Opinion: Insurance Sector Still Needs a Digital Transformation

In this Opinion piece Rob Cretney, Marketing Manager at Node4 takes a look at online insurance and the ways in which a true digital transformation can really put an insurer ahead of the pack. Although a great deal has changed over the last decade, the industry still has a journey to complete as regards matching the online expectations of its customers.

Recent research by Ovum stated that spending on global insurance IT will reach $104bn by the end of 2019. Insurance companies that don’t embrace technology risk falling behind if they don’t expand their IT budgets and focus on utilising data. For this reason, the insurance industry needs to begin to undertake a digital transformation, to keep up with the modern world and make the most out of data provided. It’s time to disrupt the insurance industry.

The path to digital disruption

When it comes to taking the first steps towards digital transformation, insurers need to start by thinking ahead on the matter. The first steps include enhancing the 360-degree customer view they ultimately have from the data already collected, and renewing policies based on previous years of customer experience statistics. This will involve analysing lifetime customer value and identifying more upselling and cross-selling opportunities, as well as looking to improve customer relationship management systems and spotting trends in social media activity throughout the customer lifetime journey.

However, insurers may face some slight challenges when it comes to data. In the insurance world, data is collected from thousands of disparate sources, meaning companies are dealing with an unprecedented number of highly complex data sets – both structured and unstructured – demanding greater processing power and storage capacity. To combat this, EY predicts that in the insurance industry this year, Artificial Intelligent (AI) will move into the mainstream, alongside the increased use of blockchain platforms to achieve better data quality.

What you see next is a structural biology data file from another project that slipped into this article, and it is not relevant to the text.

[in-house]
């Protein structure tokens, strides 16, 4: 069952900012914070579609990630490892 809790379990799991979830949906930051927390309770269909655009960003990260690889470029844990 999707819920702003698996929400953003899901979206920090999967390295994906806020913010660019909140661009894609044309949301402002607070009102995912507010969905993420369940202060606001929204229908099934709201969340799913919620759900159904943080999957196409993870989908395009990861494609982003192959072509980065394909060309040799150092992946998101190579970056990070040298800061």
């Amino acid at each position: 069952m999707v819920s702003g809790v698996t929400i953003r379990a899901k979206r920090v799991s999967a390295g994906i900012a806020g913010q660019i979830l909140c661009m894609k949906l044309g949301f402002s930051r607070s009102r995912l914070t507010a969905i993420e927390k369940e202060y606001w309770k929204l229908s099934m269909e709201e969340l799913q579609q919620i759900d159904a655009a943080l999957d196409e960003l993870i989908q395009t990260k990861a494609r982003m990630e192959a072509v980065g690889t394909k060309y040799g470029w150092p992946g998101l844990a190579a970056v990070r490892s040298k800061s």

Insurers fully understand that more sources of information give the ability to gain a deeper insight into the risks associated, offering insight into the customer and more accurate underwriting and pricing. It also allows for more personalised product development, and a much smoother insurance application process. Instead of customers supplying lots of data themselves, insurers can pull details in from other services. This not only saves time and reduces hassle, but also allows brokers to spend more time with customers.

Nevertheless, the bigger challenge still stands – what should insurers do with the data collected, and what’s the best way to store it?

Protecting the data involved

When it comes to storing and protecting data, there are multiple different solutions on offer that can be utilised by the insurance industry. These include the cloud, data centres, or a mix of both. All three can play an important part in the business IT strategy, but according to Deloitte, cloud computing should be high on insurer’s agendas in 2019. Its research stated that insurance CIOs, who are under pressure to deliver digital capabilities, are looking at developing applications on the cloud as a faster alternative to on-premises deployments.

Beyond that, evolving technologies such as advanced analytics, telematics monitoring via the Internet of Things (IoT), and cognitive applications generally demand newer technology capabilities that are both quickly scalable and flexible, given the amount of data being generated and the processing power needed to leverage it.

With this in mind, a hybrid solution could be the answer for the insurance sector. Hybrid solutions can be specifically tailored to combine any IT infrastructure in order to fit specific business requirements. This includes storing, sorting and protecting the large accumulation of customer data produced daily to make it easily accessible and usable for the business, so it can begin its path to digital disruption.

Why disruptors should disrupt the market

Essentially, disrupters in the insurance market have turned the current industry on its head. These businesses focus on quick claims management and complete transparency; understanding its customers’ pain points and delivering an intuitive service that caters for all.

These disrupters are seeing impressive growth as they have avoided the mistakes made by other insurers. Many have a protracted claims process and risk compliance procedure that leaves customers with little idea of what their policies cover. Innovative insurers recognise that customer satisfaction is driven by tailormade customer packages, enabled by solutions like cloud analytics and machine learning.

Additionally, cutting edge insurers continue to scale new heights thanks to their work with AI. Chatbots are now dealing with claims at remarkable speed. One example of this is a claim that was settled by Lemonade in just three seconds. This included “cross-referencing policy details, running 18 anti-fraud algorithms and transferring the settlement into the policyholder’s bank account”.

Fundamentally, with customers looking for superior levels of customisation, security and business intelligence, the insurance industry must follow suit. As Steve Jobs said, “Innovation distinguishes between a leader and a follower.” Insurance companies need to be encouraged to embark on a digital transformation to ensure they stay ahead of the game, embracing changes such as AI, and ensuring that at all times, customer data stays protected.

About alastair walker 11422 Articles
20 years experience as a journalist and magazine editor. I'm your contact for press releases, events, news and commercial opportunities at Insurance-Edge.Net

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